“In times of crisis we often see, especially [in] economic downturns, that enrolment will increase because people turn to school as a way to retool, to reskill themselves,” Fairweather said.
Unlike domestic students, whose tuition is subsidized by government, international students pay the full price of their education.
TRU’s Chadwick said the revenue was important. “We were able to do a lot of things for the university, like buildings, maintenance and IT purchases — a lot of resources were added.... Faculty were added to the university, too, because of the upward trajectory of our international enrolment.”
The university is now anticipating ending up this year in the red. “The university is looking at a deficit instead of the projected surplus,” said Chadwick.
Fairweather said institutions’ bottom lines are suffering as a result of the decline.
“University budgets rely on international student tuition to make up for what has been a growing shortfall in government funding, and there is that differential in tuition that international students pay compared with domestic students,” she said. “It’s a real loss of money.”
So much so that some schools are expecting deficits. Under normal circumstances, B.C. public post-secondaries are not allowed to run deficits. But a pandemic is not normal circumstances.
Melanie Mark, minister of advanced education, told The Tyee via email that the government is not planning to increase funding as a result.
“Posting a deficit budget does not mean government automatically pays more money to the institution. Nor does it mean that an institution is at risk of closing,” she said.
Mark added that revenue loss has also come from cancelled conferences and summer accommodations: “Many institutions have an accumulated surplus from prior years that they may use to balance their current fiscal situation.”
Tanysha Klassen, chairperson of the BC Federation of Students, said that schools may be in trouble, and international students may pay the price.
“We might see international student tuition fees go up to try and offset some of these deficits,” they said.
In the 1970s, government funding covered 90 per cent of post-secondary operating costs. Today, that’s fallen to 44 per cent. Tuition fees now make up 48 per cent of B.C. institutions’ total operating revenue.
The BC Federation of Students wants a cap on international tuition increases, like the two-per-cent annual cap on domestic tuition, and a provincial international education strategy so that students know in advance when tuition will go up.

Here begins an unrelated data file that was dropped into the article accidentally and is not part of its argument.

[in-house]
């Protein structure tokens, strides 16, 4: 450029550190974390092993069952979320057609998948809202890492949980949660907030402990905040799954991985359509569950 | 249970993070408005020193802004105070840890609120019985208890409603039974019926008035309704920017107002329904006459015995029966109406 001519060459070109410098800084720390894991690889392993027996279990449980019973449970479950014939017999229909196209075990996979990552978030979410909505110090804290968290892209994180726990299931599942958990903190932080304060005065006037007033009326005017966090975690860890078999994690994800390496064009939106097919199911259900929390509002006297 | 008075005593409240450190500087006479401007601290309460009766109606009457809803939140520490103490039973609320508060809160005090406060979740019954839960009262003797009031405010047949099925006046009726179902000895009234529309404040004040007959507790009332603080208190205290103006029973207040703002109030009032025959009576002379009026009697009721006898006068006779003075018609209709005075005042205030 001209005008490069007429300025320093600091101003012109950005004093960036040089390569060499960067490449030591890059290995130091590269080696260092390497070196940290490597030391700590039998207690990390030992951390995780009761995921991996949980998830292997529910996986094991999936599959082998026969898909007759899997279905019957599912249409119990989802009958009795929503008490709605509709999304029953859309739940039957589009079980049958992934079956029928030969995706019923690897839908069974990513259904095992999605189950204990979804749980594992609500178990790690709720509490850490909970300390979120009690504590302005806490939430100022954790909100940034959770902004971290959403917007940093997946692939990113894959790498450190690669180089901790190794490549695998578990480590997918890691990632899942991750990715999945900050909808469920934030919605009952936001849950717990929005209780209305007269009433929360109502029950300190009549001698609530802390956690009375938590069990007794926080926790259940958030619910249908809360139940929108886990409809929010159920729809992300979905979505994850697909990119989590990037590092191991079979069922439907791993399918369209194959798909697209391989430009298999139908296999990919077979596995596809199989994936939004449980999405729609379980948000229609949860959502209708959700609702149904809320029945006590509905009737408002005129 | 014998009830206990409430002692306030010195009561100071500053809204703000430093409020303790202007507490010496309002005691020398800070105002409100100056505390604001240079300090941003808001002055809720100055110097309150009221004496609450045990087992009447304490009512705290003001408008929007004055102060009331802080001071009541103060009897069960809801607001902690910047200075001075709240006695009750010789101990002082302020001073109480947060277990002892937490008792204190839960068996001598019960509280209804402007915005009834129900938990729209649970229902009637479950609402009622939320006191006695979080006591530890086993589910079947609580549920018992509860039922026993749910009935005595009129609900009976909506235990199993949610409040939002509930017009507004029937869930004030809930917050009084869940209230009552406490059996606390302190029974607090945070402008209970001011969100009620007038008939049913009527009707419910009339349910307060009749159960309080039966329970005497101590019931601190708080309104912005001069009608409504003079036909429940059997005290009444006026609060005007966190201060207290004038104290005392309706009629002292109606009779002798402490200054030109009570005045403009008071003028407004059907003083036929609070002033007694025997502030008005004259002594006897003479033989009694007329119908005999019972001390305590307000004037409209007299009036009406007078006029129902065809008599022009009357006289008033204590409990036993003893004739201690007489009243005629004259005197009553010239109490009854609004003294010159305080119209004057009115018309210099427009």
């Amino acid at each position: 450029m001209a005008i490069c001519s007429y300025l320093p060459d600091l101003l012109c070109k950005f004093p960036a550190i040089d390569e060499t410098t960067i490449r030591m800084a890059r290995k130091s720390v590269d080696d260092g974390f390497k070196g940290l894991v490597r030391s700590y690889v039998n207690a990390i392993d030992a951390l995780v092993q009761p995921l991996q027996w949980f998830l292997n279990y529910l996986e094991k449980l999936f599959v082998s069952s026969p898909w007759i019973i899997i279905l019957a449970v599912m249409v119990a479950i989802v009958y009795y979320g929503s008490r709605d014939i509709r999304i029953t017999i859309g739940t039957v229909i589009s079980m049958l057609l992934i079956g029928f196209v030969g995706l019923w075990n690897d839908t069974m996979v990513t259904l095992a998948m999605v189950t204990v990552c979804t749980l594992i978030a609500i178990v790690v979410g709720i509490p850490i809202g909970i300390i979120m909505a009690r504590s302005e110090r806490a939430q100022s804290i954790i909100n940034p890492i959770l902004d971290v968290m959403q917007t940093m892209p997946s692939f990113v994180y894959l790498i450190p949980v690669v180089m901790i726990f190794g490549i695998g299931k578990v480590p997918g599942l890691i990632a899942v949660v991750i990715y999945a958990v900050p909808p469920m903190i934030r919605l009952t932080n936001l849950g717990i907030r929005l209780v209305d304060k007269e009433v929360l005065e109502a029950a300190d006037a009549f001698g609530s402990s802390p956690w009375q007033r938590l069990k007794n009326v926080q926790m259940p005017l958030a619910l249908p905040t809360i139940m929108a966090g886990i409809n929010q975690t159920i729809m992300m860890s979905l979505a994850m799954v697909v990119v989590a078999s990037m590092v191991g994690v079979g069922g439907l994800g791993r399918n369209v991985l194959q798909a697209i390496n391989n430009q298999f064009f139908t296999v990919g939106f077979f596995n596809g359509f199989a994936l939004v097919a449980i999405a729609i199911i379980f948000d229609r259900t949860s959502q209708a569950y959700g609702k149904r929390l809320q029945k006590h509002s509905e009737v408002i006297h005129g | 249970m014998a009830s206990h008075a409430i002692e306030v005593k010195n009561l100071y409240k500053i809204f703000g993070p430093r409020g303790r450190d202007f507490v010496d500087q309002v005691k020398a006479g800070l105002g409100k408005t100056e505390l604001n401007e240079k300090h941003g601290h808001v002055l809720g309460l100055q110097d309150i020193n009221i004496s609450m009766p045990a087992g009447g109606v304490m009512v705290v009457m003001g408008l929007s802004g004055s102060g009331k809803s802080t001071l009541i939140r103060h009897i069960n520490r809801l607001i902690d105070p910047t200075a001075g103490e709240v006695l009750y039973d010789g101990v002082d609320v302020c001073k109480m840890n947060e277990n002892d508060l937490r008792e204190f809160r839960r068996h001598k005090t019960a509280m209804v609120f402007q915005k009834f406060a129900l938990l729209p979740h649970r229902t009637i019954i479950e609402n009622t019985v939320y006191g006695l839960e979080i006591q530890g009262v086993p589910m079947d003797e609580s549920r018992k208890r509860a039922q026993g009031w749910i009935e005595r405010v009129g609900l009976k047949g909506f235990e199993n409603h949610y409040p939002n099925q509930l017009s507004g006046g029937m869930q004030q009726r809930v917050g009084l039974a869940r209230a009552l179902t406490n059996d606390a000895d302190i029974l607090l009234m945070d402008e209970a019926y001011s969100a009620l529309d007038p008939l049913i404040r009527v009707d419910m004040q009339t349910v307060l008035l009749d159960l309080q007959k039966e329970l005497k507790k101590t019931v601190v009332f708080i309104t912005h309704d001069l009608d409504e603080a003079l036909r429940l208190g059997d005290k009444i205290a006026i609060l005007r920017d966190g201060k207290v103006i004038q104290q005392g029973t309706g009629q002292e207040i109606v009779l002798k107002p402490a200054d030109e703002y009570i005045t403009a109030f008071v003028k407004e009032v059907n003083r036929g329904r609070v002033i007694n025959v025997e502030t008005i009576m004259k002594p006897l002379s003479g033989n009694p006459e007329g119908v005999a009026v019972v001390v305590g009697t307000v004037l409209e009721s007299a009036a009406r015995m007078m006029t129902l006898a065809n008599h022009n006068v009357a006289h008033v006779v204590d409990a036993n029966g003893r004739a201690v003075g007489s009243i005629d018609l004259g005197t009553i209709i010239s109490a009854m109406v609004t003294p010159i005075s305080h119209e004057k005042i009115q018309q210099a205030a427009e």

“Generally, the way that institutions treat international students — pre-pandemic, during the pandemic, currently — has always been unfair, and we’ve been saying for years that this is not a sustainable or fair way to be funding our post-secondary system,” Klassen said.
Ideally, increased government funding would replace the lost tuition revenue. “In order to make sure that is sustainable, we need a funding review and more funding for the public post-secondary system,” they said.
For decades, faculty and student organizations warned schools against relying on international money.
“In many ways it was inevitable that something would disrupt the international relationship in such a way — not that we had any idea how, but certainly a global pandemic like this is the thing that’s going to massively disrupt the entire system,” Fairweather said.
“It’s kind of precariously balanced in many ways on revenue, and international students have valuable contributors in lots of ways — but it is a real profit centre for universities, colleges and others.”
In the worst-case scenario, Fairweather said that schools will have to “recalibrate” their revenue sources. In the short term, the province will have to help institutions “leaking money” without international students.
But she doesn’t think the drop will bring major structural changes to post-secondary finances. Government has been providing predictable post-secondary funding levels in recent years, she said. And it is unlikely that international students will stay away for good.
“Any shift in that number is going to have consequences — up and down. But I don’t think it’s inevitable that would alone make or break institutions.”
Schools don’t only lose out on money when international students aren’t able to enrol, TRU’s Chadwick noted.
“The benefit of having international students here, apart from the financial aspect, is the diverse culture on our campus. That’s the benefit for students who are here to have the opportunity to interact with students — prior to the pandemic, we had students from over 100 different countries,” he said.
“Imagine the rich cultures they brought to our campus. That is a huge aspect that’s lost.”